EMPATHY.

PEOPLE

Alexa Tullett

Arguing with a lawyer is not the hardest thing in the world; not arguing is.

Alex McDiarmid

Hate lawyers all you want. Unlike you, we'll never be replaced with robots. Case closed!

LIKE

Some people don’t like lawyers, that is, until they need them.

PAY

Trials for lawyers are like bills. It seems that you finish paying one, and feel that feeling of relief, then it’s time to pay it again.

ASK

What the efficient market hypothesis doesn't account for is that people are not always rational. Just ask any divorce lawyer.

JUSTICE

Justice isn’t about fixing the past; it’s about healing the past's future.

NEWS.                                                       OPPORTUNITIES.

BPL Studios

Booka

Vinyl LLC

Uzor & Co

PUBLICATIONS.

Publications

Tullett, A. M., Harmon-Jones, E., & Inzlicht, M. (2012). Right frontal cortical asymmetry predicts empathic reactions: Support for a link between withdrawal motivation and empathy. Psychophysiology49, 1145-1153. (PDF)

Tullett, A. M., Teper, R. & Inzlicht, M. (2011). Confronting meaninglessness: A new framework for understanding responses to unsettling events. Perspectives on Psychological Science6(5), 447-453. (PDF)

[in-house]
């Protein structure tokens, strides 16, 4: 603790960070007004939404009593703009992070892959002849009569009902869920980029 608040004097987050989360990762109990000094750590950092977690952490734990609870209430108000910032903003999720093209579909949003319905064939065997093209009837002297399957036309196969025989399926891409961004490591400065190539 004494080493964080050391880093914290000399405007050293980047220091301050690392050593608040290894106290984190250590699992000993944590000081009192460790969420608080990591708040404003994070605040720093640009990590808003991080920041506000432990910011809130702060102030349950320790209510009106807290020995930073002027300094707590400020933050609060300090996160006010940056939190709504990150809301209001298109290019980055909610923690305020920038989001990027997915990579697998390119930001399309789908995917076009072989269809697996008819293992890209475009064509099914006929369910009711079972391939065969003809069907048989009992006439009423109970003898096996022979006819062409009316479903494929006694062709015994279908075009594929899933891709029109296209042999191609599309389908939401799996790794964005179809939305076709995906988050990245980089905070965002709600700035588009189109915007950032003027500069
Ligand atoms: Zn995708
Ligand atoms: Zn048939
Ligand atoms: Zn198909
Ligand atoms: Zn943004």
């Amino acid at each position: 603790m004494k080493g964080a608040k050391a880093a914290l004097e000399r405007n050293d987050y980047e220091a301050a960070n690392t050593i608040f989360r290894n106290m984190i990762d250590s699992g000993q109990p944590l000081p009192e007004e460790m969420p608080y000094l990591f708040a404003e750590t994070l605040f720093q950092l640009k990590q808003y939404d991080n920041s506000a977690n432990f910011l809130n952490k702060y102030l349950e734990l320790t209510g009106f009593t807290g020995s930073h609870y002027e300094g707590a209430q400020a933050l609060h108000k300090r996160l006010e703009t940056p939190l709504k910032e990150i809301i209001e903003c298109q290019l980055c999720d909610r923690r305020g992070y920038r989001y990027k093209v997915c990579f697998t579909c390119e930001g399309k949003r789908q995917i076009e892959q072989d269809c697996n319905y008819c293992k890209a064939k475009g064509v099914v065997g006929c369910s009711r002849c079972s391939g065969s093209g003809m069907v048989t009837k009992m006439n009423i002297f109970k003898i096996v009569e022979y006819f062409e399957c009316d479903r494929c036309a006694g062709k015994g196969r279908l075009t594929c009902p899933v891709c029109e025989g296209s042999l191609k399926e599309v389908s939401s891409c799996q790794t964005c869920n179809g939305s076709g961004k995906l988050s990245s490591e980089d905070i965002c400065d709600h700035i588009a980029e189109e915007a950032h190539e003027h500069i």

Inzlicht, M., Tullett, A. M., & Good, M. (2011). The need to believe: A neuroscience account of religion as a motivated process. Religion, Brain & Behavior1(3), 192-212. (PDF)

Inzlicht, M., Tullett, A. M., & Good, M. (2011). Existential neuroscience: A proximate explanation of religion as flexible meaning and palliative. Religion, Brain & Behavior1(3), 244-251. (PDF)

Inzlicht, M., Tullett, A. M., Legault, L. & Kang, S. K. (2011). Lingering effects: Stereotype threat hurts more than you think. Social Issues and Policy Review5, 227-256. (PDF)

Inzlicht, M., Tullett, A. M., & Gutsell, J. N. (2011). Stereotype threat spillover: The short and long-term effects of coping with threats to social identity. In M. Inzlicht & T. Schmader (Eds.). Stereotype Threat: Theory, Process, and Application. New York: Oxford University Press. (PDF)

Tullett, A. M., & Inzlicht, M. (2010). The voice of self-control: Blocking the inner voice increases impulsive responding. Acta Psychologica135, 252-256. (PDF)

Inzlicht, M. & Tullett, A. M. (2010). Reflecting on God: Religious primes can reduce neurophysiological response to errors. Psychological Science21, 1184-1190. (PDF)

In Press

Tullett, A. M., Prentice, M., Teper, R., Nash, K., Inzlicht, M., & McGregor, I. (in press). Neural foundations of meaning and threat. In K. Markman, T. Proulx, & M. Lindberg (Eds.). The Psychology of Meaning. American Psychological Association. (PDF)

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GET IN TOUCH.

Alexa Tullett

Gordon Palmer Room #416

Tuscaloosa, Al 89GR.

Freephone: +1 800 559 6580
Telephone: +1 800 603 6035
Email: alexa.tullett@Gmail.com